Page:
Conservation Agriculture: Essential for Sustainable Agriculture and Healthy Environment

GLF 2017 Blog Competition
Nikki Pilania Chaudhary

Just as I entered home after watching the paddy transplant at our farm in scorching heat, I clearly remember the dichotomy I faced between on one hand quenching my thirst with big glass of water and feeling great of being involved in agriculture and simultaneously going through confused and guilty emotions after the newspaper headline caught my eye stating “Traditional paddy planting depleting away ground water rapidly leading to water crisis in North India”

It was year 2014 and I was still very new to agriculture and so I discussed this with my Husband who is deeply involved in Agribusiness and agriculture at our family farm in Village Tanda Vijaisi, Pilibhit, Uttar Pradesh and he informed me that Direct Seeded Rice (DSR) was the way out which he would be initiating on some area to see the results. This awareness to him came not from Agricultural Institutes or extension workers or field visitors but through his own continuous reading and exploration of innovative methods to practice farming.

We started reading more about DSR and then we touched the whole concept of Conservation Agriculture and soon realized that we must get our agriculture basics right and change the paddy – wheat crop rotation practice away from conventional paddy requiring lots of water, and wheat requiring burning of paddy residue and lot of land preparation before it is sown to an agricultural and economical sustainable technique of DSR in paddy and Zero Tillage in Wheat.

Paddy-Wheat crops are the dominant crops grown in the prosperous Agriculture states of Northern India namely Punjab, Haryana and Western Uttar Pradesh. India in fact has the largest area under rice and is one of its world’s largest producers.

Now this news for obvious reasons doesn’t make me happy and in fact it scares me as this mean we are wasting away so much of our scarce resources such as water and diesel and creating dark future for ourselves by following unsustainable practice of traditional paddy transplanting which uses water accounting for more than 50 percent of water used in agriculture. About 5000 liters of water is needed to produce just 1 kg of rice. Here I specifically mentioned the most prosperous agricultural states as these states with progressive, well off and well informed farmers are also not practicing DSR. Traditional paddy planting involves transplanting about 4 weeks’ paddy seedlings in flooded fields which involves large amount of water (about 3 to 4 inch of standing water) and labor. This involves huge production cost for farmers and at the same time the repeated puddling negatively affects soil physical properties, decreases soil aggregation and results in hardpan formation which causes reduction in the yield of following wheat crop.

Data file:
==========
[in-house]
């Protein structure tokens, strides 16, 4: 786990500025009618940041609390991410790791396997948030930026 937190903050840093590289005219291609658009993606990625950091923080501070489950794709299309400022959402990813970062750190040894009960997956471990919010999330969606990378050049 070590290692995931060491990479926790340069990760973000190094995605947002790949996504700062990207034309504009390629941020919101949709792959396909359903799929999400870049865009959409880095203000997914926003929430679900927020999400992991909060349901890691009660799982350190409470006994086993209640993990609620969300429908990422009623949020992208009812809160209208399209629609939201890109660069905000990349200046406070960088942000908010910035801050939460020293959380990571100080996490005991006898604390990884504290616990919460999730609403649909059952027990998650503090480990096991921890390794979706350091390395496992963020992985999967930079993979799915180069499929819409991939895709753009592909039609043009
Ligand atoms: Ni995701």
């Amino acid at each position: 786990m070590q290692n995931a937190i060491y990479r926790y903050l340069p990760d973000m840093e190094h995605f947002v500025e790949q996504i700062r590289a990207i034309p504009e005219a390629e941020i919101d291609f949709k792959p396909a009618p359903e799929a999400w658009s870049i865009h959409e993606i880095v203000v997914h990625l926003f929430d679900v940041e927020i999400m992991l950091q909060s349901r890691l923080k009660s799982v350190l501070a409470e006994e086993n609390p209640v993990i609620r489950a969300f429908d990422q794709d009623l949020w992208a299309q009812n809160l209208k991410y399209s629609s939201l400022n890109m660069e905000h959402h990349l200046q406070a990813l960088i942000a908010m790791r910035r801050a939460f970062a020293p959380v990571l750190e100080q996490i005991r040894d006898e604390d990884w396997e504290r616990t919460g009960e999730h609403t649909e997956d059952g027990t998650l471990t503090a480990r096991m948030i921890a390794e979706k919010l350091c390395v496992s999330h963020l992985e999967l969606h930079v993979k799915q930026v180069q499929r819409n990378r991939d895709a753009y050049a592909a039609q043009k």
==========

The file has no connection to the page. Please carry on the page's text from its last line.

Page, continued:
Already the water table in these prosperous states have fallen by 3 to 10 meters in just last two decades which is a very gloomy picture. The data for remaining Indian states where paddy is transplanted would be even more worse. We also need to simultaneously adopt Zero tillage for wheat sowing as it is very economical and environmentally beneficial. Zero Tillage technology is very simple as it allows direct planting of wheat saving lot of money on land preparation, labour. Seed is sown directly into the residue of previous crop on the soil surface, thus saving irrigation water, increasing organic matter in soil and reducing carbon dioxide emissions. Combined with DSR the zero tillage for wheat saves tremendous cost to farmer by saving diesel and labor cost involved in land preparation.

We have been successfully sowing paddy using DRY DSR and sowing wheat using zero tillage on more than 60 acres. These sustainable agriculture practices of shifting from puddled transplanted rice to Dry seeded rice and from conventional tillage wheat to minimal/zero tillage wheat not only aided us in cost savings and yield enhancement but has prevented tremendous quantity of water from being wasted, improved soil texture and saved other resources such as diesel etc contributing to reduced carbon emissions and keeping air quality healthy.

An area of one acre of land leads to total saving of Rs 6000 to Rs 7000 including the cost saved on about 25 to 30 liters of diesel in a year when the conservation agriculture practices of combine Dry DSR and Zero Tillage are adopted in Paddy-Wheat Crop Rotation. Now imagine if the entire country starts adopting these practices how much water, diesel and money we can save. Also, there would be dramatic improvement in environment, soil fertility and farmers’ livelihoods.

So why the delay. Farmers in our neighborhood have started to adopt these practices after seeing our fields and results. These practices can be adopted rapidly by medium and large farmers if agriculture extensionists, government agencies do proper planning, conduct on farm trials on these technologies in farmers’ fields with farmers’ participation. This will lead to speedy implementation and shift to improved and sustainable agricultural practices in shortest possible time which is also the need of the hour. Any further delay will mean our country turning to Desert.

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